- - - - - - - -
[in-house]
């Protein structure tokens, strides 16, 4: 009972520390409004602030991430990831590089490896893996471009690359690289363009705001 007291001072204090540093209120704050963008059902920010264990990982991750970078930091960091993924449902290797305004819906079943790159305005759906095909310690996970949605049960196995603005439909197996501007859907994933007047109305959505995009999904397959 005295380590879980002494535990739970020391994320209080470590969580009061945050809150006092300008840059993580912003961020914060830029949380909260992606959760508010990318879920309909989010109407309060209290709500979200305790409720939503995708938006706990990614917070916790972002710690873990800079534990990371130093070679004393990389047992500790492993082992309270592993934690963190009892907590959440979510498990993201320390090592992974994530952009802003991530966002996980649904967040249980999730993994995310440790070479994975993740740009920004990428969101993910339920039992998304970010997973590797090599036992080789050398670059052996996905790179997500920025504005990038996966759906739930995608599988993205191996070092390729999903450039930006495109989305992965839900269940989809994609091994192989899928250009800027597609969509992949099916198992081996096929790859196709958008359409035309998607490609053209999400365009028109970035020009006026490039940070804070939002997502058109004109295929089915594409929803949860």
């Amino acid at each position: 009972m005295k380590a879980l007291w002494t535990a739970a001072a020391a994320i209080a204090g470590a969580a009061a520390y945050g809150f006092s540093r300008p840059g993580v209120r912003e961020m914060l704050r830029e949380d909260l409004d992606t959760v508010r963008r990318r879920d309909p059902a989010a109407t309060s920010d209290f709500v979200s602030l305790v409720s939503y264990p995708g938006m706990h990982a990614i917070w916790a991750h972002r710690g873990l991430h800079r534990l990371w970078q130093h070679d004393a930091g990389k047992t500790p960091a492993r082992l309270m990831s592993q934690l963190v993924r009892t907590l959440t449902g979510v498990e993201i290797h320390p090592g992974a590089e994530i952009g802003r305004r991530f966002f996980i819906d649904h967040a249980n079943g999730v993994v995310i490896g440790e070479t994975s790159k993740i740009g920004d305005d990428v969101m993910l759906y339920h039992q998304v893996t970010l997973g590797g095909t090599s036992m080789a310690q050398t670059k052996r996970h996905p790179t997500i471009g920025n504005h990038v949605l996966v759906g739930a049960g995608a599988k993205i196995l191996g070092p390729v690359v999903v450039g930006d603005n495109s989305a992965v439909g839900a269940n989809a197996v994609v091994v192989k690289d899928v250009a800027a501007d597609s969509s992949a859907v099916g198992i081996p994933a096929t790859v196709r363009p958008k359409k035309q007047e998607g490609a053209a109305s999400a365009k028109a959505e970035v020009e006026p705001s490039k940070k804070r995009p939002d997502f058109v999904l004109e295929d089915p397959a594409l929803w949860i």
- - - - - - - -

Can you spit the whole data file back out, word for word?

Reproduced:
[in-house]
């Protein structure tokens, strides 16, 4: 009972520390409004602030991430990831590089490896893996471009690359690289363009705001 007291001072204090540093209120704050963008059902920010264990990982991750970078930091960091993924449902290797305004819906079943790159305005759906095909310690996970949605049960196995603005439909197996501007859907994933007047109305959505995009999904397959 005295380590879980002494535990739970020391994320209080470590969580009061945050809150006092300008840059993580912003961020914060830029949380909260992606959760508010990318879920309909989010109407309060209290709500979200305790409720939503995708938006706990990614917070916790972002710690873990800079534990990371130093070679004393990389047992500790492993082992309270592993934690963190009892907590959440979510498990993201320390090592992974994530952009802003991530966002996980649904967040249980999730993994995310440790070479994975993740740009920004990428969101993910339920039992998304970010997973590797090599036992080789050398670059052996996905790179997500920025504005990038996966759906739930995608599988993205191996070092390729999903450039930006495109989305992965839900269940989809994609091994192989899928250009800027597609969509992949099916198992081996096929790859196709958008359409035309998607490609053209999400365009028109970035020009006026490039940070804070939002997502058109004109295929089915594409929803949860």
């Amino acid at each position: 009972m005295k380590a879980l007291w002494t535990a739970a001072a020391a994320i209080a204090g470590a969580a009061a520390y945050g809150f006092s540093r300008p840059g993580v209120r912003e961020m914060l704050r830029e949380d909260l409004d992606t959760v508010r963008r990318r879920d309909p059902a989010a109407t309060s920010d209290f709500v979200s602030l305790v409720s939503y264990p995708g938006m706990h990982a990614i917070w916790a991750h972002r710690g873990l991430h800079r534990l990371w970078q130093h070679d004393a930091g990389k047992t500790p960091a492993r082992l309270m990831s592993q934690l963190v993924r009892t907590l959440t449902g979510v498990e993201i290797h320390p090592g992974a590089e994530i952009g802003r305004r991530f966002f996980i819906d649904h967040a249980n079943g999730v993994v995310i490896g440790e070479t994975s790159k993740i740009g920004d305005d990428v969101m993910l759906y339920h039992q998304v893996t970010l997973g590797g095909t090599s036992m080789a310690q050398t670059k052996r996970h996905p790179t997500i471009g920025n504005h990038v949605l996966v759906g739930a049960g995608a599988k993205i196995l191996g070092p390729v690359v999903v450039g930006d603005n495109s989305a992965v439909g839900a269940n989809a197996v994609v091994v192989k690289d899928v250009a800027a501007d597609s969509s992949a859907v099916g198992i081996p994933a096929t790859v196709r363009p958008k359409k035309q007047e998607g490609a053209a109305s999400a365009k028109a959505e970035v020009e006026p705001s490039k940070k804070r995009p939002d997502f058109v999904l004109e295929d089915p397959a594409l929803w949860i």